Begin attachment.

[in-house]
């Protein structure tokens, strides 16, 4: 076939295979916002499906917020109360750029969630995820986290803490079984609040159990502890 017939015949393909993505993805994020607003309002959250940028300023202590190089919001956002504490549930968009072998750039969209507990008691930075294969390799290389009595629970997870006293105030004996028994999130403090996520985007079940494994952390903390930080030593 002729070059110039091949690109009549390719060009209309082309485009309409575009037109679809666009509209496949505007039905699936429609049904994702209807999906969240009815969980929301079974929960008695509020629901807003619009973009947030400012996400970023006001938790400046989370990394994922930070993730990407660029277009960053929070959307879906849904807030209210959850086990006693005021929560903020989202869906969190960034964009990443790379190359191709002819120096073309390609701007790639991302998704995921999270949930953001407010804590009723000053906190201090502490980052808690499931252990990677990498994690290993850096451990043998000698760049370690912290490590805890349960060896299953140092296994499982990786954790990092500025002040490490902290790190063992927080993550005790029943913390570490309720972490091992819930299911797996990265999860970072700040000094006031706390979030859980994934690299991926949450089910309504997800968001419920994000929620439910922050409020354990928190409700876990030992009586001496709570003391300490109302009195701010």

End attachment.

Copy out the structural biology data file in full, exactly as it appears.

[in-house]
């Protein structure tokens, strides 16, 4: 076939295979916002499906917020109360750029969630995820986290803490079984609040159990502890 017939015949393909993505993805994020607003309002959250940028300023202590190089919001956002504490549930968009072998750039969209507990008691930075294969390799290389009595629970997870006293105030004996028994999130403090996520985007079940494994952390903390930080030593 002729070059110039091949690109009549390719060009209309082309485009309409575009037109679809666009509209496949505007039905699936429609049904994702209807999906969240009815969980929301079974929960008695509020629901807003619009973009947030400012996400970023006001938790400046989370990394994922930070993730990407660029277009960053929070959307879906849904807030209210959850086990006693005021929560903020989202869906969190960034964009990443790379190359191709002819120096073309390609701007790639991302998704995921999270949930953001407010804590009723000053906190201090502490980052808690499931252990990677990498994690290993850096451990043998000698760049370690912290490590805890349960060896299953140092296994499982990786954790990092500025002040490490902290790190063992927080993550005790029943913390570490309720972490091992819930299911797996990265999860970072700040000094006031706390979030859980994934690299991926949450089910309504997800968001419920994000929620439910922050409020354990928190409700876990030992009586001496709570003391300490109302009195701010």